4. Make plenty of extras. Cook more than you need, then freeze it for later. You can always thaw and eat your pre-cooked food when you’re running short on time. Homemade freezer foods offer you a healthier and less expensive option.
  5. Plan Ahead. Always start your week with a plan and stick to it. Knowing what you need to do ahead of time will always help you get it done.

What are your tips to avoid the Value Meal Shortcut?

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{ read the comments below or add one }

  • Jean says:

    I completely agree. I take time to fix a sandwich, an apple or a pair of bananas and some juice with me before I head out for my part-time job in the morning. I do eat fast food once or sometimes twice a week but that’s purely because I just enjoy them so much but I am very wary of their unhealthy effects too, and try to work it off whenever I do.


  • indio says:

    When we need fast or easy food, cereal is our go to food. A pot of oatmeal requires 3 ingredients, 5 if you want to get fancy and add nuts and fruit. It’s cheap, easy, hearty and much healthier for you.

    • russell says:

      Healthier than what? You might not believe this, but data show that eggs and bacon is actually healthier. Before you laugh at that assertion, check to see what the real clinical data show. I don’t think you’ll find a study that supports your claim.

  • Marbella says:

    With the right diet and exercise so you feel better and you are performing more and faster in your job and get more time to your family.

  • Financial Advice for Young Professionals says:

    I enjoy having leftovers for lunch or making a nice brown bag lunch feast(sandwich, chips, veggies with ranch, fruit, cookie, etc). You definitely save a ton of money by doing this.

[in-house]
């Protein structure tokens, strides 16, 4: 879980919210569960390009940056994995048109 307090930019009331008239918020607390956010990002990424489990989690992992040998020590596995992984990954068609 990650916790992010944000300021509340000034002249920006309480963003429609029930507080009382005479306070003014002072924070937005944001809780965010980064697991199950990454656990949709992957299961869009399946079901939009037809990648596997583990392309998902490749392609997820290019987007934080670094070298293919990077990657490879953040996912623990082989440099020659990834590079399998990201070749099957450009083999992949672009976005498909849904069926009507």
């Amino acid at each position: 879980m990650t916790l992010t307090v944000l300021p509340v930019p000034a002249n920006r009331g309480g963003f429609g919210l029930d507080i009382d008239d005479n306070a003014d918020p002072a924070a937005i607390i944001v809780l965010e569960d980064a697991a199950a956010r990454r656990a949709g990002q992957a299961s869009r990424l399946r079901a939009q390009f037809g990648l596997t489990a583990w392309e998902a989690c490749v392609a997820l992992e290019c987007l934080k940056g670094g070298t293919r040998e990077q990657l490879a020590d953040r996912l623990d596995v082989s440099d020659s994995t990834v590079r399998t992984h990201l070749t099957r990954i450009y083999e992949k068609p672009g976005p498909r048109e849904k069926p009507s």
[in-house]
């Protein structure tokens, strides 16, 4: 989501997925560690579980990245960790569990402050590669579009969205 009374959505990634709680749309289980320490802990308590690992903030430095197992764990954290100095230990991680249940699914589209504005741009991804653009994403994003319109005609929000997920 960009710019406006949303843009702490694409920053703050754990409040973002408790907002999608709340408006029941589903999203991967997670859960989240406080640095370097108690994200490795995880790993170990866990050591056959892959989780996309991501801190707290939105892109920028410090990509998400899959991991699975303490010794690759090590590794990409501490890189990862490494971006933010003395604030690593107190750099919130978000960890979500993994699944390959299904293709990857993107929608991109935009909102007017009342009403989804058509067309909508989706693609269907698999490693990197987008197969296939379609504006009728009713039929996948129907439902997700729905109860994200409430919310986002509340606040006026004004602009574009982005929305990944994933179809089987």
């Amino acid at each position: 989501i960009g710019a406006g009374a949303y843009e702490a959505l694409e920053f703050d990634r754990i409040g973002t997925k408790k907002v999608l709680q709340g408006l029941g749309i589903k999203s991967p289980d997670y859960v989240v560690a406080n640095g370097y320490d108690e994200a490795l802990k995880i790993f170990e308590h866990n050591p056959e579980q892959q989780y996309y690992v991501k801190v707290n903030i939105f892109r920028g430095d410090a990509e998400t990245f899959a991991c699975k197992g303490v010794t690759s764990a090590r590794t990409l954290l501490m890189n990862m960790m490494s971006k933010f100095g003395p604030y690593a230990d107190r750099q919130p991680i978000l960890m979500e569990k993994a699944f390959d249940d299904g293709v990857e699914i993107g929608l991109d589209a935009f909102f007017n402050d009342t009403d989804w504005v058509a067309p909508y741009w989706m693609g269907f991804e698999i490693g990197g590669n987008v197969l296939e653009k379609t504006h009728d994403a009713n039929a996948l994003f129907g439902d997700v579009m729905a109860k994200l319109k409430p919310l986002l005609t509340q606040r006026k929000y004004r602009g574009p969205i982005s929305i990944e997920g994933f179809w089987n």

Have you ever noticed how the price of the combo meal at In N Out is the same price as all 3 separately? haha

  • KM says:

    I eat lunch with my coworkers so rarely that they stopped asking me if I want to come a long time ago. Making a lot to feed my whole family for a few days with lunches and dinners is a habit and always has been – I don’t like the taste of fast food. I think forcing yourself to do it consistently for a while is the best way. Once a habit is born, it’s easier to stick with the plan.

  • russell says:

    “The fatty, salty foods found in most fast food joints are a prime contributor to obesity, heart disease, high blood pressure, diabetes and many more diseases that can be avoided with consistent, intelligent choices.”

    More and more research is showing it’s not the fat that’s causing those conditions, it’s the carbohydrates.

  • Modest Money says:

    This is definitely an area I’m trying to improve upon. I’ve always been one to hit p fast food for lunch on a regular basis. It was costing me a lot of money and wasn’t good for my health. For me, always making enough dinner for leftovers is key. That way I’ll still have a great tasting lunch without needing to spend extra time preparing something in the morning. I find that when I try to just stick to something basic like sandwiches I get too bored of it. If you can find other healthy meals you like instead, it is a great decision.